This week we have a group of winners who are working to make factory robots a little more "hands-on" by improving grip ability. This week's loser was cited for multiple safety violations, including two employees losing parts of their fingers on the same machine.
This week's winners are the engineers at MIT who have now hit upon a way to give more dexterity to simple robotic grippers by using the environment as a helping hand.
The team, led by Alberto Rodriguez, an assistant professor of mechanical engineering, and graduate student Nikhil Chavan-Dafle, has developed a model that predicts the force with which a robotic gripper needs to push against various fixtures in the environment in order to adjust its grasp on an object.
With the dexterity of a human hand, we are able to "spider-crawl" our fingers toward the center of a pencil in order to improve our grip. For a machine, however, this is complicated and expensive to create the programming to do so.
With Rodriguez’s new approach, existing robots in manufacturing, medicine, disaster response, and other gripper-based applications may interact with the environment, in a cost-effective way, to perform more complex maneuvers, making it not only cost effective, but beneficial to the process of a factory line by increasing capability.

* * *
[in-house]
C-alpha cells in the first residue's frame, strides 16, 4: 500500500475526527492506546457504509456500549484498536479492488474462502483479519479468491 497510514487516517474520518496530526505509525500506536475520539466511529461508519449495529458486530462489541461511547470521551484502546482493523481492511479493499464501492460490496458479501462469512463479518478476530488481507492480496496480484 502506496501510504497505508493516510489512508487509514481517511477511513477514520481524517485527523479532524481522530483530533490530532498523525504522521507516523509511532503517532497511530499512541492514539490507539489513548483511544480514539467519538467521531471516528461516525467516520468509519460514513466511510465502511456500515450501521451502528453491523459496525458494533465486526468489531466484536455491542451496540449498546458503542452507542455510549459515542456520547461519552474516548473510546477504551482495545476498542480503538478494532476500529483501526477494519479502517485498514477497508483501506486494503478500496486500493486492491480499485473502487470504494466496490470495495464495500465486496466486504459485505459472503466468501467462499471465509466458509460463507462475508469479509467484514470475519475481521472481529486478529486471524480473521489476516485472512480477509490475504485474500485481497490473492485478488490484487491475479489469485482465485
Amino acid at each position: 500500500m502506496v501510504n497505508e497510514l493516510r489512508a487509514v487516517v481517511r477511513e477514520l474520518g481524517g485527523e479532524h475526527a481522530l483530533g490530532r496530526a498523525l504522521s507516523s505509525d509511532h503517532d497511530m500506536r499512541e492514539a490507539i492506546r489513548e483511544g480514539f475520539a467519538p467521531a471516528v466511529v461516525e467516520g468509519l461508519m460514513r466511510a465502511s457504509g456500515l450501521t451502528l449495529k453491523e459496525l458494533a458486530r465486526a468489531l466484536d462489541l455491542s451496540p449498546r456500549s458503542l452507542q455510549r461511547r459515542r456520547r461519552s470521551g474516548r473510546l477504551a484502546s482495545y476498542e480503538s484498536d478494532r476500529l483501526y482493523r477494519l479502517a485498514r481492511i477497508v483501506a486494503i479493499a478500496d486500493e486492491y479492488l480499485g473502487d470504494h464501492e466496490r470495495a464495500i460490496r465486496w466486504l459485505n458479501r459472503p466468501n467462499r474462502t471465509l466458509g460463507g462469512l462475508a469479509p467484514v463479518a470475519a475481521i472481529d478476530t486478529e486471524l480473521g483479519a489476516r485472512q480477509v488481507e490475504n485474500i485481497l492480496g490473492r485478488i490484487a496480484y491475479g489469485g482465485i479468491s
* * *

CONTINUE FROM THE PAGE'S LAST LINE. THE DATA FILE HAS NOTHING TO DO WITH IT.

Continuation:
To learn more, read the full story here and watch the video below:
This week's loser is Wisconsin-based metal stamping company, Kapco Inc., who is currently facing penalties of more than $200,000 because of safety violations.
The Occupational Safety and Health Administration announced eight citations to Kapco for incidents including: a 19-year-old welder losing part of her finger on a welding machine at the Osceola, Wisconsin plant in February; another welder suffering similar injuries from the same machine in 2014; a third Osceola worker losing a finger to a metal straightening machine accident in 2014; and a Grafton employee facing the amputation of three fingers due to a power press accident in 2013.
Other citations include the company's failure to install safety guards on other metalworking equipment and failing to implement safety measures to the machine in Osceola.
"Kapco has consciously placed employees at risk of serious injury to increase production. The company ignored its agreement to protect workers," Mark Hysell, OSHA's Eau Claire area director, said. "OSHA will hold the company responsible for its lack of regard for employee safety and its legal obligation to provide a safe work environment."
Kapco officials, however, vowed to "vigorously" contest OSHA's findings during an appeals process.
"Not only have we been compliant in meeting industry standards, we have proactively allocated vast resources to exceed safety protocols in many areas," Osceola Plant Operations Manager Paul Pueschner said.
Either way, it seems like that's a few-too-many accidents to say they're totally compliant with safety protocol, and their employees have paid the price. So for that reason, they win the losing title this week.